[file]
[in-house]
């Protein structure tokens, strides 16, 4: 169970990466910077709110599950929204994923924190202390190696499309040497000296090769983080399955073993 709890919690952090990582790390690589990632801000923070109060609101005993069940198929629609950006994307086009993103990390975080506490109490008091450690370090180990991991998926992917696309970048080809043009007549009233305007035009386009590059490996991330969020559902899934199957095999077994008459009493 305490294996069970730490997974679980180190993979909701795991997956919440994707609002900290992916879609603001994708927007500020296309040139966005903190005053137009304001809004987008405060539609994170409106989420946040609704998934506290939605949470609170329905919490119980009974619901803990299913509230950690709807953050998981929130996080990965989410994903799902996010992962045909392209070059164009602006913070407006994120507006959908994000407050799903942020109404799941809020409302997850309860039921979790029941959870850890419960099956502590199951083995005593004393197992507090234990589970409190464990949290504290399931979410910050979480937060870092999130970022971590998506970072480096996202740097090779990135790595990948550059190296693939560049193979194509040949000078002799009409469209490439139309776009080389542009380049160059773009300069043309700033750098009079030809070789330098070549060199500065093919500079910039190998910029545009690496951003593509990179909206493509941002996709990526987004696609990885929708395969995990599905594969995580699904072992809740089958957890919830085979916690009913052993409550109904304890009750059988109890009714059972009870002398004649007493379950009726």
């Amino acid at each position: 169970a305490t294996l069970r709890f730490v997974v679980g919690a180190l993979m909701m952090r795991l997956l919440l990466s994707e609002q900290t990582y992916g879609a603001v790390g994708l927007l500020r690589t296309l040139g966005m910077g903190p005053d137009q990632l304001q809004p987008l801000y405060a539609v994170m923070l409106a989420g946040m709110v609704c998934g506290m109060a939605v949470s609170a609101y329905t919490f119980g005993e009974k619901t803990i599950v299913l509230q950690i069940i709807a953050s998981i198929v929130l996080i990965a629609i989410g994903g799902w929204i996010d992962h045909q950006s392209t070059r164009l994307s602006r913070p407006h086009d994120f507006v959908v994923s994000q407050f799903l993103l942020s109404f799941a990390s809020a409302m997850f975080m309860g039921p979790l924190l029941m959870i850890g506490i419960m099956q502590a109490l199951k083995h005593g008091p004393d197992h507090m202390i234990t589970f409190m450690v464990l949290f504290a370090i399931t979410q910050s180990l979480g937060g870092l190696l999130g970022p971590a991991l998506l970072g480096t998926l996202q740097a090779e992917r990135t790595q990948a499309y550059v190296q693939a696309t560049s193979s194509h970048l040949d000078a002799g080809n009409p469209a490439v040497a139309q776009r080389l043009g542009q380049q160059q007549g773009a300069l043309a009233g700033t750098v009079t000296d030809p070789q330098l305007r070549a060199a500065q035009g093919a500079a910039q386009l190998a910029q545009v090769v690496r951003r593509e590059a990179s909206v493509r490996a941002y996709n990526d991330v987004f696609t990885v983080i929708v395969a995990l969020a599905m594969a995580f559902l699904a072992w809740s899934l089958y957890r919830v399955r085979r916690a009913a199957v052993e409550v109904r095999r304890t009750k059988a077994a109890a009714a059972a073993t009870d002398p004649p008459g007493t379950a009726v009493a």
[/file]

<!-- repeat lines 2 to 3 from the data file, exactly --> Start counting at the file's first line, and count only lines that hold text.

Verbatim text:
């Protein structure tokens, strides 16, 4: 169970990466910077709110599950929204994923924190202390190696499309040497000296090769983080399955073993 709890919690952090990582790390690589990632801000923070109060609101005993069940198929629609950006994307086009993103990390975080506490109490008091450690370090180990991991998926992917696309970048080809043009007549009233305007035009386009590059490996991330969020559902899934199957095999077994008459009493 305490294996069970730490997974679980180190993979909701795991997956919440994707609002900290992916879609603001994708927007500020296309040139966005903190005053137009304001809004987008405060539609994170409106989420946040609704998934506290939605949470609170329905919490119980009974619901803990299913509230950690709807953050998981929130996080990965989410994903799902996010992962045909392209070059164009602006913070407006994120507006959908994000407050799903942020109404799941809020409302997850309860039921979790029941959870850890419960099956502590199951083995005593004393197992507090234990589970409190464990949290504290399931979410910050979480937060870092999130970022971590998506970072480096996202740097090779990135790595990948550059190296693939560049193979194509040949000078002799009409469209490439139309776009080389542009380049160059773009300069043309700033750098009079030809070789330098070549060199500065093919500079910039190998910029545009690496951003593509990179909206493509941002996709990526987004696609990885929708395969995990599905594969995580699904072992809740089958957890919830085979916690009913052993409550109904304890009750059988109890009714059972009870002398004649007493379950009726």
């Amino acid at each position: 169970a305490t294996l069970r709890f730490v997974v679980g919690a180190l993979m909701m952090r795991l997956l919440l990466s994707e609002q900290t990582y992916g879609a603001v790390g994708l927007l500020r690589t296309l040139g966005m910077g903190p005053d137009q990632l304001q809004p987008l801000y405060a539609v994170m923070l409106a989420g946040m709110v609704c998934g506290m109060a939605v949470s609170a609101y329905t919490f119980g005993e009974k619901t803990i599950v299913l509230q950690i069940i709807a953050s998981i198929v929130l996080i990965a629609i989410g994903g799902w929204i996010d992962h045909q950006s392209t070059r164009l994307s602006r913070p407006h086009d994120f507006v959908v994923s994000q407050f799903l993103l942020s109404f799941a990390s809020a409302m997850f975080m309860g039921p979790l924190l029941m959870i850890g506490i419960m099956q502590a109490l199951k083995h005593g008091p004393d197992h507090m202390i234990t589970f409190m450690v464990l949290f504290a370090i399931t979410q910050s180990l979480g937060g870092l190696l999130g970022p971590a991991l998506l970072g480096t998926l996202q740097a090779e992917r990135t790595q990948a499309y550059v190296q693939a696309t560049s193979s194509h970048l040949d000078a002799g080809n009409p469209a490439v040497a139309q776009r080389l043009g542009q380049q160059q007549g773009a300069l043309a009233g700033t750098v009079t000296d030809p070789q330098l305007r070549a060199a500065q035009g093919a500079a910039q386009l190998a910029q545009v090769v690496r951003r593509e590059a990179s909206v493509r490996a941002y996709n990526d991330v987004f696609t990885v983080i929708v395969a995990l969020a599905m594969a995580f559902l699904a072992w809740s899934l089958y957890r919830v399955r085979r916690a009913a199957v052993e409550v109904r095999r304890t009750k059988a077994a109890a009714a059972a073993t009870d002398p004649p008459g007493t379950a009726v009493a």